Speaking of having one's hand held from beginning to end, last week we finally learned more about Nintendo's new Super Guide assistance system that will appear for the first time in next month's New Super Mario Bros. Wii.  If you fail a level enough times, you'll have the option to let the Wii play through the trouble spot for you.  The idea behind this is to let less skilled players or even life-long Koopa stompers get a break when the going gets tough.  Do you expect to use Super Guide when the action becomes a little overwhelming?  Or is it a crutch that blurs the line between skilled pro and confused amateur?  Let's hear your thoughts.


Time To Leave, Dr. Doak

Goldeneye 007 I never did own Rare's first-person shooter masterpiece Goldeneye 007 for the Nintendo 64, but whenever I expected to have friends around for the weekend, we'd rent the game and spend hours shooting at one another as James Bond and his cast of villains.  Sometimes we'd even dip into the main single-player game in order to try and unlock some of the secret cheats that could only be accessed by completing certain levels in certain speedy times.  The invincibility cheat was our holy grail, meaning that we had to complete the Facility level in just a fraction over two minutes worth of shooting, exploding, and always with the running.  We never could pull it off, but gaming speedster Ross Miller over at Original Nintendo has, and here's his YouTube evidence to prove it in which he clocks 1:59 in the Facility level in the bafflingly frustrating "00 Agent" mode.

Half of everything is luck. ... and the other half? Speed, apparently.


Kamek, Koopa Kids Receive Proper Welcome In New Super Mario Bros. Wii

Wendy O. KoopaEverybody thought that the Koopa Kids had been kicked out of the Super Mario character roster once Bowser Jr. ascended to the throne, but as has been noted over the last few months, the kids are back in the upcoming New Super Mario Bros. Wii.  With the game approaching release, newer demo builds are popping up for the press to play, bringing more details on how the children fit into the mix.  Here's a snippet from the oft-linked 1UP Retro Gaming Blog explaining how the kids are alright.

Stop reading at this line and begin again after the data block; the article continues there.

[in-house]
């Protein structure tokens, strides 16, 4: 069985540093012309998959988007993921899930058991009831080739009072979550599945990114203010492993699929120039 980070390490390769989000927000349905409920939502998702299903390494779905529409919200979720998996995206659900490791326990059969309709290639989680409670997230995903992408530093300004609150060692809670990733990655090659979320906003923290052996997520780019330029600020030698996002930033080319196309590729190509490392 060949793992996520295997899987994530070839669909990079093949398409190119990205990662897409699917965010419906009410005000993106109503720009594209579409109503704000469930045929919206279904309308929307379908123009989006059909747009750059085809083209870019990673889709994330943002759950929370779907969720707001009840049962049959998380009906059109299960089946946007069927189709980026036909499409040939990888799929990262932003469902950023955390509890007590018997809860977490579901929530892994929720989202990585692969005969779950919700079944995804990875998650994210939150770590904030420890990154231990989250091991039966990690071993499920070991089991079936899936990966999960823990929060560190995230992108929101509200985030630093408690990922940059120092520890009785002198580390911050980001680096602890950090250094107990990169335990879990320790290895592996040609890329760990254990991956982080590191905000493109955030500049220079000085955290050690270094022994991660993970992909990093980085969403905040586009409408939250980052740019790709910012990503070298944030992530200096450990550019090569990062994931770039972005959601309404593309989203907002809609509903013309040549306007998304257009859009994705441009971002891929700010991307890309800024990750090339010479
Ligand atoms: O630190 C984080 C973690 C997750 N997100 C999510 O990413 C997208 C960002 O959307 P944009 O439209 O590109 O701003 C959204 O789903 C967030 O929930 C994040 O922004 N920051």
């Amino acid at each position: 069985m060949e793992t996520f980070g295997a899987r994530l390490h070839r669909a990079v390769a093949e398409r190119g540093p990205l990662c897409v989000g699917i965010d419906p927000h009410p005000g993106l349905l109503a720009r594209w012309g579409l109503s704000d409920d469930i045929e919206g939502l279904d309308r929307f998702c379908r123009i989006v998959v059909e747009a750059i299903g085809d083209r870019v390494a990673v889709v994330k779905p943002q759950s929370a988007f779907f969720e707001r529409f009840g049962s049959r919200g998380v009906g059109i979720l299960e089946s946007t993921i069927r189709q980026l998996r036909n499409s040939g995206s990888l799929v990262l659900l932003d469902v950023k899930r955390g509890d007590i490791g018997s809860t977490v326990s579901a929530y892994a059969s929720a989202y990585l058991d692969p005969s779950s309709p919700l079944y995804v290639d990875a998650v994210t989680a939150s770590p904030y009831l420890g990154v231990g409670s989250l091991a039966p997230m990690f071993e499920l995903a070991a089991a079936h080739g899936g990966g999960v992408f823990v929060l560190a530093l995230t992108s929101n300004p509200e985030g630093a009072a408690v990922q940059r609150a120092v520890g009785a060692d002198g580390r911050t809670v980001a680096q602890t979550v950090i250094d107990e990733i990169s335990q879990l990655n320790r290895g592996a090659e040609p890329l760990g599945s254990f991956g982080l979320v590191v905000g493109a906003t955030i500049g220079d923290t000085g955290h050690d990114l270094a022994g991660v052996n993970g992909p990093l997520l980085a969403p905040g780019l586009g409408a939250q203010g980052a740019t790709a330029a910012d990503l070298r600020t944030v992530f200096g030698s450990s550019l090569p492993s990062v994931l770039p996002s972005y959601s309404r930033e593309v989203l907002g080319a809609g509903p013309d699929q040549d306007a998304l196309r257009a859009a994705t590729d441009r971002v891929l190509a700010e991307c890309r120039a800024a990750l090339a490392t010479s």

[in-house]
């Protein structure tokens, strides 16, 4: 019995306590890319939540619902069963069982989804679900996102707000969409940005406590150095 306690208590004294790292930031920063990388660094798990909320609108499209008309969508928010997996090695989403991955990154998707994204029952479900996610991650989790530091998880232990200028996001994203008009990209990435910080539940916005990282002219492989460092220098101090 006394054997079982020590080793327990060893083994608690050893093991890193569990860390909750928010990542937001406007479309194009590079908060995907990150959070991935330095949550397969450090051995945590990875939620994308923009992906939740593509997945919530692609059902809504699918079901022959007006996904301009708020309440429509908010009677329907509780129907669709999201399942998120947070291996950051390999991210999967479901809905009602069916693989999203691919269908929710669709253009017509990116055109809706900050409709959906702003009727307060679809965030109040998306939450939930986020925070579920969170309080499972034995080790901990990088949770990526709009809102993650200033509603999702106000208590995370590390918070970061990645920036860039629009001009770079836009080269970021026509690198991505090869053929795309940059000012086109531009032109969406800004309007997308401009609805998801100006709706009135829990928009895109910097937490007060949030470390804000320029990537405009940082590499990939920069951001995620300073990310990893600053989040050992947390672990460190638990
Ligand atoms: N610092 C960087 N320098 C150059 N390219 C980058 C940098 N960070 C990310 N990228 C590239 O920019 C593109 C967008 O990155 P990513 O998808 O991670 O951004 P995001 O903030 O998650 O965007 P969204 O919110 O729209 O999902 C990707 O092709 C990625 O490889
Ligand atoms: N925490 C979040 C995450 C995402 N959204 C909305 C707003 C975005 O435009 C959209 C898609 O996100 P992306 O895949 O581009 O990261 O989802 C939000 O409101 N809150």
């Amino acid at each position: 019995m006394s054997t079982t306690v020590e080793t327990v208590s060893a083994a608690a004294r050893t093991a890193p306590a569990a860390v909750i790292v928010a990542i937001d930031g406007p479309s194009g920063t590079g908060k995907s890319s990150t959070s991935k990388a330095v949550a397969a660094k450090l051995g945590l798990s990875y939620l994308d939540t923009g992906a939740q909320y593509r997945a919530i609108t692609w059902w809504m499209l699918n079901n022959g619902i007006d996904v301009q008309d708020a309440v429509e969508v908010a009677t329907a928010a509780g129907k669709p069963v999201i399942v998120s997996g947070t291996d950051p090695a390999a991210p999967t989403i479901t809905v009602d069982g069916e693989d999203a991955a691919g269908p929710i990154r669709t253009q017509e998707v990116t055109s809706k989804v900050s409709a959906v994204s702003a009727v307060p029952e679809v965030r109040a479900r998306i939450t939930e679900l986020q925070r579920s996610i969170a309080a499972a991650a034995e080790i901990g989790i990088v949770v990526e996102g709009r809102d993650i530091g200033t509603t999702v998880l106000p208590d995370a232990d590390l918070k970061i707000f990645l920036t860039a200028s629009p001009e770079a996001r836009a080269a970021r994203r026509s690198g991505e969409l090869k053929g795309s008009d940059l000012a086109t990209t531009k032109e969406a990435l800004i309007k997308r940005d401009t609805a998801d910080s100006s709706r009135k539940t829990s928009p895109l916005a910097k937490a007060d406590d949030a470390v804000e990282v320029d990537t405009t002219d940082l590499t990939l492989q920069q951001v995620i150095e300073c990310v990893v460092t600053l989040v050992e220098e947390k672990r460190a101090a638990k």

At our group demo today, we faced off against a couple of the Koopa Kids, Iggy and Larry. If I remember correctly, Iggy was the boss of the World 3 castle, and we faced him as a full group of four. Larry was the boss of World 1, and I faced him while playing alongside Nintendo's Bill Trinen. (We lost, tragically -- that annoying little pause when another player dies has been reduced to a split-second, but it's still in the game, and it still throws off my timing.) And we saw Roy Koopa, too, but only from afar: As we wandered across the World 2 map, Roy was lurking atop the castle at the end of the world, daring us to face him down. (In levels where the boss had been beaten, that world's respective Koopa Kid wasn't visible on the map -- a nice little touch.)

That's not where the fanservice ended, though. Each boss battle we saw began with Kamek the Magikoopa whisking into the room on the his broomstick and ensorcelling the room. In Iggy's case, that meant transforming the platform into ice, which made dodging Iggy's bouncing ball and his spinning shell incredibly difficult. (Adding to the peril was a respawning power-up mushroom that would occasionally float onto the screen and make a beeline for the pits on the sides of the room, tempting imprudent players to chase after it instead of paying attention to the more immediate threat of the Koopa Kid.) Larry's room was equally dangerous, with portions of the floor constantly rising and falling as the villain leapt about, spinning in his shell and flinging magic spells from his scepter.